Science and Health

CDC Recommends Daily Pill To Prevent HIV Infections

CDC officials are recommending people at high risk for contracting the HIV virus take a daily antiretroviral pill to help prevent infection.

CDC Recommends Daily Pill To Prevent HIV Infections
Wikimedia Commons / Fersolieslava
SMS

Federal health officials are recommending a new preventative treatment in the fight against HIV and AIDS.

"​The U.S. government is recommending hundreds of thousands of people at risk for the disease take a daily pill called Truvada to prevent infection. About 50,000 new HIV cases are reported each year." (Via ABC)

This advice from officials at the Centers for Disease Control and Prevention urges health care providers to use pre-exposure prophylaxis, or PrEP, which simply provides a daily antiretroviral drug to patients at risk of contracting HIV.

Truvada, which is a type of these daily antiretroviral drugs, is a combination of two medicines that work together to keep the HIV virus from establishing a permanent infection when someone is exposed to it through sex or injection drug use. (Via Wikimedia Commons / Fersolieslava)

And when PrEP is used consistently, the CDC says it has been shown to reduce HIV infection rates by up to a staggering 90 percent.

CDC Director Dr. Tom Frieden said in a news release Wednesday: "HIV infection is preventable, yet every year we see some 50,000 new HIV infections in the United States. PrEP, used along with other prevention strategies, has the potential to help at-risk individuals protect themselves and reduce new HIV infections in the United States."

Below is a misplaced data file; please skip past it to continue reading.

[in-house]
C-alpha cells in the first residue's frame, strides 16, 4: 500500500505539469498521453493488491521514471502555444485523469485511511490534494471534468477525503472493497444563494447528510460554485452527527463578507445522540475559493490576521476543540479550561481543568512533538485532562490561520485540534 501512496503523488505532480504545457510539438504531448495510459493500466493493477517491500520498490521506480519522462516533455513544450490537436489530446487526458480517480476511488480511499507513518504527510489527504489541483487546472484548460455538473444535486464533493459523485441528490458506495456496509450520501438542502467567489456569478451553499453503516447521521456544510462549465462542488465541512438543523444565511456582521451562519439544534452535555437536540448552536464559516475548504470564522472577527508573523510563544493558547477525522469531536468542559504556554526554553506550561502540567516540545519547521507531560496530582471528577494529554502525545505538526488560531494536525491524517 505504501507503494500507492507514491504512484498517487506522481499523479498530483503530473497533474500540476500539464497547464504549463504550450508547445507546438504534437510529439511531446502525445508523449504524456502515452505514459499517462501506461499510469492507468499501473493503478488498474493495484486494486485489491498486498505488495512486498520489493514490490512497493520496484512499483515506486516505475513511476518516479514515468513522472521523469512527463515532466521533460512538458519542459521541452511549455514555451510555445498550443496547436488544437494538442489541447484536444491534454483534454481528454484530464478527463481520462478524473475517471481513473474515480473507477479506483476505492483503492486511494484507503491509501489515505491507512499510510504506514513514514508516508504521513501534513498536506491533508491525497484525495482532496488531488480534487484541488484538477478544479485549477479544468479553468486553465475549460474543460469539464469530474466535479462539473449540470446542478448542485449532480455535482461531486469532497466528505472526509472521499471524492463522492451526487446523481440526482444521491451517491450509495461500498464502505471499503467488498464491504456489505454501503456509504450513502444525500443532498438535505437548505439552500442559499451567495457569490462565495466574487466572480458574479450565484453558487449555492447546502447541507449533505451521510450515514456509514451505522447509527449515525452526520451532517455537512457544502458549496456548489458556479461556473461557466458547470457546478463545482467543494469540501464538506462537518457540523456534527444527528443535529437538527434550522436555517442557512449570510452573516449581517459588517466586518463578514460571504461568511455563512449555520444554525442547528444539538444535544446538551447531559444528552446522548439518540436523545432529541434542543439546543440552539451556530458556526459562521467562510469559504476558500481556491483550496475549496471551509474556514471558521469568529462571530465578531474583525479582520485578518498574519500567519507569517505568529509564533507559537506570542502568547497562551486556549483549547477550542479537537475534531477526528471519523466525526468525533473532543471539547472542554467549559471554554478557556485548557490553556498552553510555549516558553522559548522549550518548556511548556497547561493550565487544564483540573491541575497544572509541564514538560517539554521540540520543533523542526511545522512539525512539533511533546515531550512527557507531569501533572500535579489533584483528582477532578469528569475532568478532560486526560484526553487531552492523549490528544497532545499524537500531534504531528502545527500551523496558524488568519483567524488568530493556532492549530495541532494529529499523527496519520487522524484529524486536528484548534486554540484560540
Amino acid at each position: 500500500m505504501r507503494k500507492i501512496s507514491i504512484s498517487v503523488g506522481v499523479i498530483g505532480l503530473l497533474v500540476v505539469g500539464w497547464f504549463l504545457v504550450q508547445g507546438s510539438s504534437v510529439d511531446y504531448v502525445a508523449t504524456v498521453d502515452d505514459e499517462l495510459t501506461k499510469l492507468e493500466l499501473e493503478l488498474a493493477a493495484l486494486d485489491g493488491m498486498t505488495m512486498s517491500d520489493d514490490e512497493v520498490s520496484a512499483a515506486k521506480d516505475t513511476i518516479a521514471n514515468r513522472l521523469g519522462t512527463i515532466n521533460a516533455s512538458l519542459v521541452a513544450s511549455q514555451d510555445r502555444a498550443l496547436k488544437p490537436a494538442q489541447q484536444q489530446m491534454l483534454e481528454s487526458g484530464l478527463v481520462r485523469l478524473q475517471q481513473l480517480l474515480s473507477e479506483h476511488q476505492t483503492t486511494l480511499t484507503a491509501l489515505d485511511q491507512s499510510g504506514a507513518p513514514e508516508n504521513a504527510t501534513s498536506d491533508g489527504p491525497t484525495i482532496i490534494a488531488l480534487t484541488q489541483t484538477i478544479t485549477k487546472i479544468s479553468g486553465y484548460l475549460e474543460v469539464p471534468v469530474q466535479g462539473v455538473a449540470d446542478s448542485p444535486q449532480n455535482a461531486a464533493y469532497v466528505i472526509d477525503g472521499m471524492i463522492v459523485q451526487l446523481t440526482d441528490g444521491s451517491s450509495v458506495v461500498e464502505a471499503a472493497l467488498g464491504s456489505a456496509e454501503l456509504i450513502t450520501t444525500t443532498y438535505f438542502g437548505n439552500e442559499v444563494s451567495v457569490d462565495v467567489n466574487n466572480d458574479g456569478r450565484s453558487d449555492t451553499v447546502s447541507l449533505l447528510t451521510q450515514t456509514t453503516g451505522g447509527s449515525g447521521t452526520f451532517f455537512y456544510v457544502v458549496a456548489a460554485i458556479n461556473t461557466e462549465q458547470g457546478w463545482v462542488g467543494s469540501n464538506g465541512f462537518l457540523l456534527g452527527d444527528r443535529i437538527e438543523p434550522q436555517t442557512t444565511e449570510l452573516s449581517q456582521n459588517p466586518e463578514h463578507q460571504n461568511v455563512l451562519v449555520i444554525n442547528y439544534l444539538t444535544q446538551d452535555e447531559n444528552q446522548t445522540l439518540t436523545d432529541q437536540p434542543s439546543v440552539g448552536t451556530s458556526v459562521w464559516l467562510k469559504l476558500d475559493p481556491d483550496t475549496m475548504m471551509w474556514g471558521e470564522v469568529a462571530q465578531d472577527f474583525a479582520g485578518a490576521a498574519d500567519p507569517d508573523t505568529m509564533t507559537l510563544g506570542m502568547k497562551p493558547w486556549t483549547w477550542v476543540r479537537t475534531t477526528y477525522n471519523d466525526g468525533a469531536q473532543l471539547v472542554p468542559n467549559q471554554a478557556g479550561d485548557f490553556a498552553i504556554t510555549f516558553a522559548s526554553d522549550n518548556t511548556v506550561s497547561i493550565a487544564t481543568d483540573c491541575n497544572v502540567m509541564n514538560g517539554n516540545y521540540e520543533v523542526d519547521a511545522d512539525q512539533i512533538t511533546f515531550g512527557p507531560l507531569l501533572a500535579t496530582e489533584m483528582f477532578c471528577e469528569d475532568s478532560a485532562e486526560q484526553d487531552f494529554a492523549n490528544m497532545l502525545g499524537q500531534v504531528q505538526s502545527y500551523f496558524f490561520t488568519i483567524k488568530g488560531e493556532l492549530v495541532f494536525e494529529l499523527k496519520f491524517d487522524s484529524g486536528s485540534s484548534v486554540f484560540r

And The New York Times has high hopes for the little blue pills, too: "If broadly followed, the advice could transform AIDS prevention in the United States — from reliance on condoms, which are effective but unpopular with many men, to a regimen that relies on an antiretroviral drug."

NBC reports the CDC recommends the daily pill regimen for people who are in an ongoing sexual relationship with someone with HIV and for those who don't use condoms with people who are at risk for HIV.

Health officials say they hope they can implement these new PrEP guidelines soon to save as many lives as possible.